From History of Windsor County Vermont, 1891, Authors Lewis Aldrich and Frank Holmes
Colonel Benjamin Sumner was a land surveyor, and a man of considerable wealth and prominent in the early history of Claremont. He took an active part in the controversy respecting the New Hampshire Grants. Of his thirteen children, David Hubbard was the ninth. He was born in Claremont, N. H., December 7, 1776. Having given a number of his sons a liberal education, it was the purpose of his father that he also should take a collegiate course, but after fitting for entrance to college he expressed a decided preference for mercantile life, and was accordingly placed in the store kept by the Lymans at White River, Vt., as a clerk. After some service there he commenced business for himself. In 1805 he married Martha Brandon Foxcroft, daughter of Dr. Francis Foxcroft, of Brookfield, Mass. She died in March, 1824, and left no children. Soon after this marriage Mr. Sumner removed from Claremont to Hartland, Vt., and engaged in trade at that place. This business he continued for many years, and with considerable success. During the War of 1812 a militia company formed at Hartland, and much to his surprise Mr. Sumner was elected as their captain. In 1813 and 1814 he represented Hartland in the State Legislature. He also served many years as justice of the peace. About 1814 he was appointed postmaster of Hartland, which office he retained for nearly twenty years. He was a Democrat during his entire life, but in the War of 1812 imbibed such a dislike of any factional opposition to an administration engaged in carrying on a war and upholding the national honor, that he could not oppose the war to suppress the rebellion, although he never confessed to any sympathy with the Republican party in respect to the matters out of which the rebellion sprang. Soon after coming to Hartland Mr. Sumner interested himself in the development of the town by building roads, some of them at his own expense, also in bridging the Connecticut River between Hartland and Plainfield, and in establishing mills. The first bridge built by the company of which he was one of the incorporators, having been swept away by a freshet, Mr. Sumner, who had become its sole survivor, in 1841 completed another bridge which was destroyed in a freshet March 1859, after which time he maintained a ferry at that point. Mr. Sumner was one of the original incorporators of a company organized for the purpose of rendering the Connecticut River navigable at Water Quechee Falls, where canals and through locks were put in. Extensive mills were maintained at the same point by Mr. Sumner for many years. The mills were lost by freshets, and a small portion of the old canal walls is nearly all that is now left to indicate what was once one of the busiest parts of the town. Mr. Sumner was largely interested in a company organized for the purpose of carrying on an extensive lumber and timber trade on the Connecticut, the company owning for that purpose whole townships of land in New Hampshire and Vermont. In 1817 he purchased of the widow and heirs of the Royal Governor Benning Wentworth all the unsold lots of land in Vermont and New Hampshire known as the Governor’s Rights. These lands were the 500 acre lots reserved by the governor to his own right in each charter of his New Hampshire grants. These lands being widely scattered, the purchase threw upon Mr. Sumner considerable labor, and the defense of them involved him in some litigation.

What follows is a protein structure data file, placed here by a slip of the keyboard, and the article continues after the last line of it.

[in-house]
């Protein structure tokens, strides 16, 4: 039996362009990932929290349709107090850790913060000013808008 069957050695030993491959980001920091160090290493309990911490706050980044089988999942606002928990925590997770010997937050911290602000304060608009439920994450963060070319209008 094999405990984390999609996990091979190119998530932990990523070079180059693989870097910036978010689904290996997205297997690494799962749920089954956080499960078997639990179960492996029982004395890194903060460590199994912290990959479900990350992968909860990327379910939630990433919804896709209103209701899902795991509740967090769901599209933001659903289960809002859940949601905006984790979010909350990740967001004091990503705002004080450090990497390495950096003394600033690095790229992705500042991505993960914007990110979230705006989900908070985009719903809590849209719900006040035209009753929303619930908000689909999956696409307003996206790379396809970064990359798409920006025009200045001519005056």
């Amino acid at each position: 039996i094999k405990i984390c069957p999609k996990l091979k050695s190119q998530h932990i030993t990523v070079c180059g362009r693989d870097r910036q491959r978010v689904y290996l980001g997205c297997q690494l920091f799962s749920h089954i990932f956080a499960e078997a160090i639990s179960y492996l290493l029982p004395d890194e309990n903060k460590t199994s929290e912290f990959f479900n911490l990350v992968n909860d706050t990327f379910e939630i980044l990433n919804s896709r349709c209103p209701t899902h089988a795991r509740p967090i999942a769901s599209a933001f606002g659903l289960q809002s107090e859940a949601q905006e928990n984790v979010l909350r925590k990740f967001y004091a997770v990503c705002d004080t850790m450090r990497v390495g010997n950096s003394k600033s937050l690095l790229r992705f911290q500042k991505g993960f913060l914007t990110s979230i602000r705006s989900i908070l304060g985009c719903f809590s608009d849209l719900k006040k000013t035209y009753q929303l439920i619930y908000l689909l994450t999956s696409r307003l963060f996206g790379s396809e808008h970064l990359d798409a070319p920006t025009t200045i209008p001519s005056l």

As a business man Mr. Sumner had great grasp of mind, was hopeful, progressive, and quick to avail himself of all improved methods. He was strong in his personal attachment to his friends, and would never suffer them to be misrepresented in his presence. In personal address he was a gentleman of the old school, somewhat formal, dignified and precise, but at the same time affable, hospitable, and possessed of a keen relish for wit and humor. Though earnest in his business, and active in every legitimate effort to win success, he was still scrupulously conscientious, and not only so lived as to preserve to himself the consciousness of rectitude but also so as to inspire others with entire confidence in his integrity. He was married to his second wife, Wealthy Thomas of Windsor, April 25, 1839. There were two children of this marriage, Martha, born May 19, 1840, widow of the late Judge Benjamin H. Steele, who owns and occupies the old homestead, and David H., jr., born November 8, 1842. The son, after a brief illness, died August 18, 1867, but a short time before the death of his father, which occurred August 29, 1867. The death of his only son, who had already taken upon himself the responsibility of his father’s affairs, and whose loss was deeply felt, not only by his relatives, but also by the public, undoubtedly hastened the death of the father. A few days after the funeral of the son the remains of the father were carried to the grave by the Masonic Fraternity of the vicinity, to whom he had been warmly attached in life, and among whom he had stood as a senior member. The memory of Mr. Sumner is still green and fresh in the hearts of many with whom he labored, and whom his generous and hopeful energy encouraged in later life. His wife, Wealthy, died at her home in Hartland, February 7, 1887, a devoted mother, a faithful friend, kind to the poor, unsparing in sympathy, whereby she attached to herself a large and delightful circle of friends. Her heart and hand were given to every good work.